Table 2. The number of IVF and GIFT cycles, pregnancy, and delivery rates in the United States


IVF/GIFT cycles (#)

IVF/GIFT pregnancies per retrieval (%)

IVF/GIFT deliveries per retrieval (%)

IVF/GIFT pregnancies per cycle (%)

IVF/GIFT deliveries per cycle (%)



















IVF, in vitro fertilization; GIFT, gamete intrafallopian transfer


The costs of the procedure also determines the final selection of ART in patients with normal fallopian tubes.  If 1–4 cycles of superovulation and intrauterine insemination is as effective as one cycle of IVF in producing a pregnancy, three cycles were superior to IVF or GIFT and comparable to GIFT.34  Using the same algorithm, four cycles of superovulation and intrauterine inseminations are superior to IVF or GIFT.  Cost assessment would favor 4 cycles of hMG combined with inseminations over IVF, GIFT or ZIFT.  It is possible that the significant decline in GIFT procedures reflects also the understanding of ART practitioners that GIFT may not be as cost effective as IVF.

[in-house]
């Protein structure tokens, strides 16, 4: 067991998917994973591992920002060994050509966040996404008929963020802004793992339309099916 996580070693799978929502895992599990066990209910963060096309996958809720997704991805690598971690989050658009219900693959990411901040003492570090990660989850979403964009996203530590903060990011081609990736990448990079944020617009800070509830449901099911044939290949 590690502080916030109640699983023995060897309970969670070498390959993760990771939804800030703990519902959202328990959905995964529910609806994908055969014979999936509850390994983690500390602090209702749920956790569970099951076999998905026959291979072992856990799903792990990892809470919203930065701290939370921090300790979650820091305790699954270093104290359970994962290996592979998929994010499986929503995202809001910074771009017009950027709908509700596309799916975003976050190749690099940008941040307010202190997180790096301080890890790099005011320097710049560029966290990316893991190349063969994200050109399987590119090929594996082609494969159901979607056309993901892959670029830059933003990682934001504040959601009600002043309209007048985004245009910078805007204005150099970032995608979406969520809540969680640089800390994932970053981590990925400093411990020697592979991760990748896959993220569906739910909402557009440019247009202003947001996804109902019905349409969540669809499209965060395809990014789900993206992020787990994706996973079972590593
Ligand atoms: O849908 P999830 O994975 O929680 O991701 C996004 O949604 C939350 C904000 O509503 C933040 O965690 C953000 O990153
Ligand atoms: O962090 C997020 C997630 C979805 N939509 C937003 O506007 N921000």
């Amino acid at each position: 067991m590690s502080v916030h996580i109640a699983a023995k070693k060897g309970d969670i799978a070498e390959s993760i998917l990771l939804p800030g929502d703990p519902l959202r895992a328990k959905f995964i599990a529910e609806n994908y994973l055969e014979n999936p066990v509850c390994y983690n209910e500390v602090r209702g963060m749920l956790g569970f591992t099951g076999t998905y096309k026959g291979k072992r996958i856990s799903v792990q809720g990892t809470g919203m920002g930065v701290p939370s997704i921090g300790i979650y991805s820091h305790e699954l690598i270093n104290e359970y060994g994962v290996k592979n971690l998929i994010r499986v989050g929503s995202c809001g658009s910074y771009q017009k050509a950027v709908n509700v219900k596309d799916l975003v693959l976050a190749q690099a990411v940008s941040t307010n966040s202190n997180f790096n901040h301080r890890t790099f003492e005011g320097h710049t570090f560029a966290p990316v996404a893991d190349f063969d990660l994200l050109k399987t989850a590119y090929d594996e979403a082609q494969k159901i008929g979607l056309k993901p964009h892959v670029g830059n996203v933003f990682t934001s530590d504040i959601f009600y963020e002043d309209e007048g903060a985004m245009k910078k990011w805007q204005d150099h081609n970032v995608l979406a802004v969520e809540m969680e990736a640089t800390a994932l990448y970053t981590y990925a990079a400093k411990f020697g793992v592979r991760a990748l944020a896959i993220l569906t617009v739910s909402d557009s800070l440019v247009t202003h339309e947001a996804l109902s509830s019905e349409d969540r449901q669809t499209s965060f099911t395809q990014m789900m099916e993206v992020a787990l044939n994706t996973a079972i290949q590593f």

Until superiority of tubal transfer procedures is unequivocally demonstrated, this procedure cannot be advocated without considering IVF/ET.  GIFT may be indicated only in patients who demonstrate cervical stenosis and inaccessible uterus to catheters, and in patients with religious reservations precluding IVF/ET.  The added costs of laparoscopy mandates a careful use of patient healthcare resources.  Laboratory improvements and delivery of high quality embryos into the uterine cavity renders tubal transfer procedures obsolete.  The final place of those procedures in clinical practice remains unclear.  

Fig. 3. Transmyometrial embryo transfer procedure in a patient with cervical stenosis. The echogenic line represents the needle equipped with an embryo transfer catheter protruding into the uterine cavity.